Pierce’s presentation, “Democracy and Diplomacy: Cultivating Our Future,” moderated by Chris Burdett, Ph.D., an assistant professor of political science at VCU, provided an in-depth look at the intricate collaboration and partnership between the United States and the United Kingdom. She shared the key processes for successful diplomatic policies, using the New Atlantic Charter — signed in 2021 — as a prime example of multilateral collaboration between the U.S. and U.K.
“It was a privilege for me — and our traveling team of British embassy diplomats — to engage with such a diverse range of young leaders and thinkers at VCU,” Pierce told the L. Douglas Wilder School of Government and Public Affairs at VCU. “Our rich discussions with students and faculty reaffirmed the relevance and value of the dynamic ties Virginia and the U.K. enjoy — across education, innovation, defense, business and beyond.”
Dame Karen Pierce DCMG, British Ambassador to the United States of America, recently joined Wilder School students for an insightful discussion exploring US/UK relations, the challenges of global diplomacy and her extensive international career ranging from the United Nations to Afghanistan, and beyond.
Pierce’s presentation to students was one of several events, including classroom visits and information sessions on ways to study in the U.K., held at VCU this week as part of a U.K. Embassy Pop-Up program in Richmond. The activities were co-sponsored and supported by VCU’s College of Humanities and Sciences, da Vinci Center for Innovation, Division of Student Affairs, Global Education Office, Honors College, L. Douglas Wilder School of Government and Public Affairs and School of Business.
“The ‘Pop-Up UK Embassy’ was an innovative way to connect, share valuable information, and inspire hundreds of students from many different majors and programs at VCU,” said Jill Blondin, Ph.D., associate vice provost for global initiatives. “The visit also gave students the opportunity to consider the global nature of whatever career they choose.”
Pierce’s discussion on Monday explored diplomacy efforts between the U.K. and European Union, perspectives on the United Nations and other key experiences that have shaped her storied career. She fielded questions ranging from career advice to international business relationships and the strains challenging the future of global diplomacy.
“Our university emphasizes experiential learning, and your presence here really helps broaden the classroom for us and is tremendously valuable,” Burdett told Pierce at Monday’s event.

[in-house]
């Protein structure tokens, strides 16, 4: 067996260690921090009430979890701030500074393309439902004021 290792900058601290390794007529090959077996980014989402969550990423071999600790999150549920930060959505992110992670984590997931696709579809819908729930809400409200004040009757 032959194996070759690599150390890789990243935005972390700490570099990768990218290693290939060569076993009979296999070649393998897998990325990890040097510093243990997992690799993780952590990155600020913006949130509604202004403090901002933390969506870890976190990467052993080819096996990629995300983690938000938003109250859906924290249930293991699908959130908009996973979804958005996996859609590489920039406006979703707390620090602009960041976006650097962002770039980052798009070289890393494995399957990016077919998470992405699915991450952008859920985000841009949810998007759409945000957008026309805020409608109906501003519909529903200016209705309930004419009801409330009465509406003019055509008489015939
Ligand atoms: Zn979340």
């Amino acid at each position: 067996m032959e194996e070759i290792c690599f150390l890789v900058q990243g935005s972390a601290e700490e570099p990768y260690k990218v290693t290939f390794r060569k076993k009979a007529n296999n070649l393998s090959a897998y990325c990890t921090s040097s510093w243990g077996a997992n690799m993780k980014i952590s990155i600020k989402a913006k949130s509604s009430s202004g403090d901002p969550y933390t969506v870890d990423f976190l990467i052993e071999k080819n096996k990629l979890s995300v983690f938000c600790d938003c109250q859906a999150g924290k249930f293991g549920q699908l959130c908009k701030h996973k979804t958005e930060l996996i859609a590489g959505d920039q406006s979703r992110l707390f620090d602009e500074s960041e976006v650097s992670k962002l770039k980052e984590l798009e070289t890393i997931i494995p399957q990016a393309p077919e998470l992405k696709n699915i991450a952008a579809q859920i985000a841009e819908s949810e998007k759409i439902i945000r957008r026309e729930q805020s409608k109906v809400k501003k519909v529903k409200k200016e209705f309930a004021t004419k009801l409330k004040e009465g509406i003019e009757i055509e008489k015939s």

As the first female British ambassador to the United States, Pierce also discussed her unprecedented appointment and the occasional challenges she has faced in breaking gender stereotypes.
Her fellow British diplomats Paul Rennie and Phil Dickinson fielded additional questions, providing details on the best ways to develop skills and prepare a plan for a career in international diplomacy.
Catherine Ingrassia, Ph.D., interim dean of the College of Humanities and Sciences, who studies British literature and introduced Pierce at Monday’s event, said the event gave students a perspective they might not have had before.
“Ambassador Pierce’s visit is emblematic of the transformational learning that happens at VCU and in the College of Humanities and Sciences,” Ingrassia said. “Our students gained firsthand knowledge about careers in diplomacy, made connections with those currently working in that field, and expanded their thinking on issues of global importance. I couldn’t imagine a better opportunity for our students.”
During the two-day visit, representatives of the U.K. embassy spoke to students in a variety of courses, including Global Communications; Intercultural Communications; International Marketing; Introduction to Public Policy; Environmental and Resource Economics; Principles of Macroeconomics; Public Relations Research, Crisis Communications and Diplomacy; and Sociology, Global Societies and Comparative Social Justice. They also discussed Brexit, the U.K.’s role in the war in Ukraine and other international matters at a roundtable discussion with the School of World Studies on Tuesday.
“The visit was an innovative complement to our other numerous efforts to engage VCU students in global learning experiences abroad, online and in our campus and community,” said Stephanie Tignor, director of global learning, who helped organize the visit. “Through this ‘Pop-Up UK Embassy,’ students engaged in meaningful conversations with the visiting diplomats that exposed them to British culture, helped them develop global self-awareness and inspired them to consider how they can personally participate in solutions to the problems facing our world, now as students, and as future professionals.
“It was particularly exciting to see our students being introduced to and learning more about pathways to careers in public service and diplomacy as a result of hearing about the diplomats’ personal career trajectories.”
Pierce and diplomats also joined VCU faculty for a luncheon, including L. Douglas Wilder, a distinguished professor at VCU who served as Virginia’s 66th governor. “Ambassador Pierce’s decision to visit the Wilder School during her short time in the United States is emblematic of the stature she affords us,” Wilder said.
“Governor Wilder’s diplomatic ties span the globe and help create unparalleled opportunities for our students,” said Susan Gooden, Ph.D., dean of the Wilder School. “It’s been an exceptional collaboration and the breadth of experiences these diplomats revealed was extremely thought-provoking and engaging.”
Alexis Finc and Nicol Tinsley contributed to this article.
Subscribe to VCU News
Subscribe to VCU News at newsletter.vcu.edu and receive a selection of stories, videos, photos, news clips and event listings in your inbox.